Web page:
1. avatar LarryinTX says:

      One of the guns I’m playing with (not yet carrying) is the XD(M) 3.8″ compact 9mm, which as far as I know simply splits the grip in half, so that it uses a 13-rd mag with the spare being a 19-rd with the other half of the grip attached, so that with the 19-rd mag inserted, it is essentially the same as the XD(M) which you have. I haven’t figured why they make both.

  18. avatar Mad Max says:

    I don’t need to pick a winner between 9 mm and .38 Special; I carry both.

    Revolver in my left pocket and the semi-auto on my right hip. Spare mags on left hip and in my right pocket.

    1. avatar Art out West says:

      makes sense

      but

      That is a lot of crap to carry. The J-frame in the pocket will cover most scenarios.

      You are better prepared than I.

  19. avatar SoBe says:

    “A disadvantage to automatics is that they can have more complicated stoppages that require both hands to clear. This can be difficult for some people to master.”
    Where did you get the automatic pistol for this review? Where can I get one so I too can write my own review?

  20. avatar sound awake says:

    nobody wants to get shot in the head or torso or legs or arms with either of them

    thats why i own and have carried both

    theyre both good for self defense both in the home and out

    anybody that says any different hasnt been shot with either of them and should refrain from commenting

    if you like .40 or .45 better thats fine

    it doesnt make 9mm or .38 crap

  21. avatar former water walker says:

    Meh…9mm compared to 38sp is vastly superior out of a snubby. MAC has an interestly video showing HOW superior…

  22. avatar RCC says:

    I prefer 9mm especially when the army was buying most of my ammunition and I had full auto select fire to use.

    I still use 9 mm just not the same volume.

  23. avatar Kendahl says:

    Unless you shoot +P, the .38 Special is closer to .380 ACP than 9 mm.

    1. avatar R D B says:

      yeah agreed
      .38 spec is more akin to .380 in the auto; while in my mind,
      .357 is more akin to the 9mm, but basically you can’t buy an auto .357 for the same money you can a 9mm.
      additionally…learn the revolver first and you can shoot anything, start with the 9mm auto and the revolver is a frustrating platform no matter the caliber.

      1. avatar Sam I Am says:

        I started with the K-29 Combat Masterpiece. Managed to qualify, but had to reorient the gun in my hand after each shot. Could not keep a decent hold on the grip handle. Now days, the 12lb trigger pull means shooting only single action; not a good technique for self-defense. At the range, once rented a .38 SW Model 10 with outsized rubber grip. Could manage the grip, but the trigger pull remained problematic. As you would expect, the 1911 trigger pull was so much easier to manage. Even a striker fired pistol was easier than the revolver.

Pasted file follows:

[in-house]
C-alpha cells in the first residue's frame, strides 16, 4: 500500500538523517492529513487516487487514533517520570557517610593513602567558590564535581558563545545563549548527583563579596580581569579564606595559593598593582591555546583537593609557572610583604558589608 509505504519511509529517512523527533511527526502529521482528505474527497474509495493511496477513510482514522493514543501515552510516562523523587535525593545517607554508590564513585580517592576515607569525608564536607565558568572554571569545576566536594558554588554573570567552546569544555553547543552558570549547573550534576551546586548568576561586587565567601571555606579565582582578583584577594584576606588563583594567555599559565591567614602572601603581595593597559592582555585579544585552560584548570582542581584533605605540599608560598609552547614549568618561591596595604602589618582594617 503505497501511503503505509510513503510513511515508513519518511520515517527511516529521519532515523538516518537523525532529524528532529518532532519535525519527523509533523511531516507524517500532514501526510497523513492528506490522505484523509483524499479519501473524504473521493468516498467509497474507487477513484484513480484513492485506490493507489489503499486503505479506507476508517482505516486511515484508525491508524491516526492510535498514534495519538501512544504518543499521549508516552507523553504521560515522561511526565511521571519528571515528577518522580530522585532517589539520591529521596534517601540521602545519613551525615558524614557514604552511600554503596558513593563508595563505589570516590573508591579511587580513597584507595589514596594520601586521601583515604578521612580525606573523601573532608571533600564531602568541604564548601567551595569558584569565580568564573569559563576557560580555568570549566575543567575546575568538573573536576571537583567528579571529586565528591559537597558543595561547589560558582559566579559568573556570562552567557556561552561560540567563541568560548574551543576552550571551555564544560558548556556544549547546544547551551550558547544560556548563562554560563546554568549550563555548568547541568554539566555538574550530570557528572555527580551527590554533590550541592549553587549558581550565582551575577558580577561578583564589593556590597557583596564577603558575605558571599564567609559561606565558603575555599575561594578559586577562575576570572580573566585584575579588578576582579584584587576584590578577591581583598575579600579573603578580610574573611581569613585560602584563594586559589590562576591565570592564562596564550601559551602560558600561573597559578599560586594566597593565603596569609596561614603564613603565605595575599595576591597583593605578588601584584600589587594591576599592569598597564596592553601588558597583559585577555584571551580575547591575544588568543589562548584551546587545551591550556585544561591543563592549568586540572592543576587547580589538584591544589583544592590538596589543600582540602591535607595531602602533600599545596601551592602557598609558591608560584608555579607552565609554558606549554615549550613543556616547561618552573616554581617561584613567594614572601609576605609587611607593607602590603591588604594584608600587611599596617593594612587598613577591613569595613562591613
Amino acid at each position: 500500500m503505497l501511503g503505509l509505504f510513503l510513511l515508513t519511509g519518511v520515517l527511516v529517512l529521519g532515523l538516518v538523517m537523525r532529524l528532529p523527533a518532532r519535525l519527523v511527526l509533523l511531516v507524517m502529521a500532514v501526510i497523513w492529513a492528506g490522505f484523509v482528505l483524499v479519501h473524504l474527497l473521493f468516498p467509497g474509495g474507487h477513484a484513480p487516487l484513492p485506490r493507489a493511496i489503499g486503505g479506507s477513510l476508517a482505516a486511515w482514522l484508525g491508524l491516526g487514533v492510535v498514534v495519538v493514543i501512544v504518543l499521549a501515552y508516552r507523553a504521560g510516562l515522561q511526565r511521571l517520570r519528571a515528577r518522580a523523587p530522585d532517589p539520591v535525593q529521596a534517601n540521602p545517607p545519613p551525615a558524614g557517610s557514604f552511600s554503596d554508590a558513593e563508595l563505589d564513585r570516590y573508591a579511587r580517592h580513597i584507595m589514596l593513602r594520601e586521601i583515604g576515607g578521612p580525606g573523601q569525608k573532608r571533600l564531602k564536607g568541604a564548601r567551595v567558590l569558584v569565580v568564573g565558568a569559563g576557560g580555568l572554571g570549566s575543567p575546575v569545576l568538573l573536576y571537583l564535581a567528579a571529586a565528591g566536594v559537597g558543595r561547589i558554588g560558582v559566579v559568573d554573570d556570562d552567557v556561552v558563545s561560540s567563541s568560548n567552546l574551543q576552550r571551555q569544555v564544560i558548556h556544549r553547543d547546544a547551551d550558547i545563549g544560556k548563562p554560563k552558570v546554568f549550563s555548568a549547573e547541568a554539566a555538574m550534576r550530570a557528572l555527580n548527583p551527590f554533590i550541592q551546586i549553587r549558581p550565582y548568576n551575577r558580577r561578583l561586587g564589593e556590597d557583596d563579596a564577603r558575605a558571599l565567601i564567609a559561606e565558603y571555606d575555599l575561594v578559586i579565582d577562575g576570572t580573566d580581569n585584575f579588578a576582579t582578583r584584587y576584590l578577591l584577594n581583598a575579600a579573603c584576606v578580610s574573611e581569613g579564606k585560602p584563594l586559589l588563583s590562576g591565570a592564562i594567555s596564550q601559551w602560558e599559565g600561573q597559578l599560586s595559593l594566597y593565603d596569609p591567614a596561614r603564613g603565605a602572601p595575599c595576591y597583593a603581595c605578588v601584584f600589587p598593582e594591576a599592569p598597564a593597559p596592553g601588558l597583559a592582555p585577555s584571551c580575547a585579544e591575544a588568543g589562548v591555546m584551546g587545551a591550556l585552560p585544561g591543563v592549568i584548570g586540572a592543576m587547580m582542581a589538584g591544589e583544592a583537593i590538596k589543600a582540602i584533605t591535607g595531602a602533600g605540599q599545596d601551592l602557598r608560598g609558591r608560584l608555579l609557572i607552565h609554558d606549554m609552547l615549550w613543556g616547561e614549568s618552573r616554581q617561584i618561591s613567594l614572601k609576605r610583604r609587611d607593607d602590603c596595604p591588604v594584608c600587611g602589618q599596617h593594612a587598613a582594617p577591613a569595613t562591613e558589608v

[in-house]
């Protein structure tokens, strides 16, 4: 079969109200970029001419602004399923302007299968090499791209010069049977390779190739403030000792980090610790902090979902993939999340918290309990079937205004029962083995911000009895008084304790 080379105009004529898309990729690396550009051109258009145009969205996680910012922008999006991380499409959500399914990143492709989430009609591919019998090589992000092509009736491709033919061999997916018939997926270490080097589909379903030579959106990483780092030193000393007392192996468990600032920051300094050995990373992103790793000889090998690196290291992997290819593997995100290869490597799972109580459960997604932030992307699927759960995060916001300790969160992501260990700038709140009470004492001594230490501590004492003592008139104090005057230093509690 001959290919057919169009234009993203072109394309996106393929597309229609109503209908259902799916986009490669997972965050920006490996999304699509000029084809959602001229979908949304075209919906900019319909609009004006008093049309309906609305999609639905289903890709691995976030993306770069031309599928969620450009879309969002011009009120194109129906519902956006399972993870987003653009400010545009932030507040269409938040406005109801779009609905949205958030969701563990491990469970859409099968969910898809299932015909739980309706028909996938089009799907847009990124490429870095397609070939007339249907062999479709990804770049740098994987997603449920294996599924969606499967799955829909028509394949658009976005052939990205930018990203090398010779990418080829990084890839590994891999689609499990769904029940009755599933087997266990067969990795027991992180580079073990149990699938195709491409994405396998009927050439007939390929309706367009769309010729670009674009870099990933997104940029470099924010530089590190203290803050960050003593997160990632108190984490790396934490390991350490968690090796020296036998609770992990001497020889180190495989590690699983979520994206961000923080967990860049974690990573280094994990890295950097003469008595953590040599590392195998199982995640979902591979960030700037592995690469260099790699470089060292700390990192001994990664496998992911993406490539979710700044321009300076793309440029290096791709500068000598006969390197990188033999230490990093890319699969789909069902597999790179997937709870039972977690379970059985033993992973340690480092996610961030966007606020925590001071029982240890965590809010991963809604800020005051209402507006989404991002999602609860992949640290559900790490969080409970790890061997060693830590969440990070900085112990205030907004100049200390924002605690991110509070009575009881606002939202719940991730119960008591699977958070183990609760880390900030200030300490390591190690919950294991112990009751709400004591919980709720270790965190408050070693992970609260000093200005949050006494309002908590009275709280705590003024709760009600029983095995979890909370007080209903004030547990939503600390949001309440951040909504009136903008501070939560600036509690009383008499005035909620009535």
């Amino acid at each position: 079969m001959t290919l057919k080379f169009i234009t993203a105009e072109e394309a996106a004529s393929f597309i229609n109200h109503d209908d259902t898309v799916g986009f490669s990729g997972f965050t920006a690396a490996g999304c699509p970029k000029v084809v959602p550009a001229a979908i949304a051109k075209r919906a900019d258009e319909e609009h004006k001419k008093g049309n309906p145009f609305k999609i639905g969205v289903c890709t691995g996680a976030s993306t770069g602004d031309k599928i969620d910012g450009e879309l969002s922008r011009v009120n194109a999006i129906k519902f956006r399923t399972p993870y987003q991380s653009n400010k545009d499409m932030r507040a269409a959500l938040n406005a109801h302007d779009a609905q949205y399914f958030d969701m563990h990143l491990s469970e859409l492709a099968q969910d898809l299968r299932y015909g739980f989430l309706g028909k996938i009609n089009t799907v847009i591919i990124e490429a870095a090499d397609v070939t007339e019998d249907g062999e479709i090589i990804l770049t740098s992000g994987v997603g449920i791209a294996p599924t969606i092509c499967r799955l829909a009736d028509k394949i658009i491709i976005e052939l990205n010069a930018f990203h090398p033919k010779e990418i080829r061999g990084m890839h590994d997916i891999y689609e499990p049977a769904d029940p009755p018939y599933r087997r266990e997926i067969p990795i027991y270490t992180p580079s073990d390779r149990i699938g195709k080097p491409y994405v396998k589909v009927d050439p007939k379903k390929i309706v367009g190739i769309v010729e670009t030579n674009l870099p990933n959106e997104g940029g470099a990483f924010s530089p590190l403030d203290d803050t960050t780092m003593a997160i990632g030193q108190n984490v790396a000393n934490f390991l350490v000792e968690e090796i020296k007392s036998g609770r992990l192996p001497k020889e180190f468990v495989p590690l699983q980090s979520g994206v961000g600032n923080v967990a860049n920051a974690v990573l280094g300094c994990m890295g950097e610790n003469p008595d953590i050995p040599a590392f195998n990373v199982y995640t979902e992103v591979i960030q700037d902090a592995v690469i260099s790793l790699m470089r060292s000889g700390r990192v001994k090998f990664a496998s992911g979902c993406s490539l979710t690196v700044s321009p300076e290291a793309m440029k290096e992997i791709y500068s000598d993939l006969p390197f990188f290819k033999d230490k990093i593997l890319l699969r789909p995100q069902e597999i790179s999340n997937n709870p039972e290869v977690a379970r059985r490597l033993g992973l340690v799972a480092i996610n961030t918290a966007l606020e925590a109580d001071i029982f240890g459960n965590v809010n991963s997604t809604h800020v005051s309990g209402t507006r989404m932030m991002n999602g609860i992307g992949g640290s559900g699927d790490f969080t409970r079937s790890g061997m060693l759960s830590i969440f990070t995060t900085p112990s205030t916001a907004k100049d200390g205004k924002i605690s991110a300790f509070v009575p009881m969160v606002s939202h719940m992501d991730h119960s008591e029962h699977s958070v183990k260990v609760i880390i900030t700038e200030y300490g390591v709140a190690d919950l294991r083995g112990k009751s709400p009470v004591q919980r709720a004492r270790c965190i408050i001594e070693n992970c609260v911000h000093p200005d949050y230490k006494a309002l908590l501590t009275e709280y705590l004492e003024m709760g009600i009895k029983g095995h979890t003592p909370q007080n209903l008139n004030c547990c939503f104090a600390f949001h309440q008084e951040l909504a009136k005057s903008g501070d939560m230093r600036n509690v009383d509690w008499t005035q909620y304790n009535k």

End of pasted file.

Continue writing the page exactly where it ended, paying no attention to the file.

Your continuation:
24. avatar possum says:

    Revolvers are more fun to play with.

  25. avatar Andrew Lias says:

    My angle for preferring .38 Special is probably slightly different than many; it’s a straight walled cartridge and easier to reload.

    This wouldn’t even be a conversation if .38 S&W didn’t exist or .38 Special wasn’t a relic of the black powder era; You’d have a 9mm or .38 Super length revolver cartridge with similar (or higher) pressure that would be more space efficient in the cylinder and cartridges.

    Two great cartridges in a 100+ year tradition. Shoot em both like em both.

    1. avatar tsbhoa.p.jr says:

      your point about the rimmed cartridges being leftover from the blackpowder era is exactly why i see the .327federal as viable and likely an excellent consideration. they should develop an acp analog.
      i carry 9, stash/ pack .38.

      .44mag for the win.

  26. avatar Dyspeptic Gunsmith says:

    “Revolvers can be loaded with speedloaders, but they aren’t nearly as fast and easy as magazines.”

    Some Old Dood named “Jerry” might disagree.

    Now, as to revolver accuracy and the issues some people seem to have:

    Revolvers are handguns where the choice of your grips on the gun can make a big difference in your “natural point” of the gun. Get the “natural point” correct on a revolver, and it seems difficult to miss. Have grips that are too small? You’ll fight to your your rounds up onto the target. Grips too big? You’ll be fighting to get the rounds down onto the target. And so on.

    As for accuracy? Shoot a K38 Target Masterpiece to its full potential and get back to me. Or shoot a Freedom Arms revolver, which are used quite often in handgun hunting at ranges of more than 100 yards.

    As for .38 Special in a semi-auto? It’s been done. It was called the S&W Model 52 – a target pistol of exceedingly high precision. Every Model 52 was built by the most experienced ‘smiths at S&W, and before they were shipped, they had to shoot five rounds into a two-inch (or smaller) group at 50 yards. If you’ve actually shot pistols for groups at 50 yards, you’d know that this is exceptional precision for a handgun. The load for which the Model 52 was designed was the .38 Special, pushing 148 grain wadcutters at a rather modest velocity. The 52’s magazine would hold five rounds.

    1. avatar Accur81 says:

      I’m not convinced that Jerry Miculek is human. With that said, I can reload a Glock, Smith, or Sig pistol a whole lot faster than any of my Ruger or Smith revolvers.

  27. avatar David says: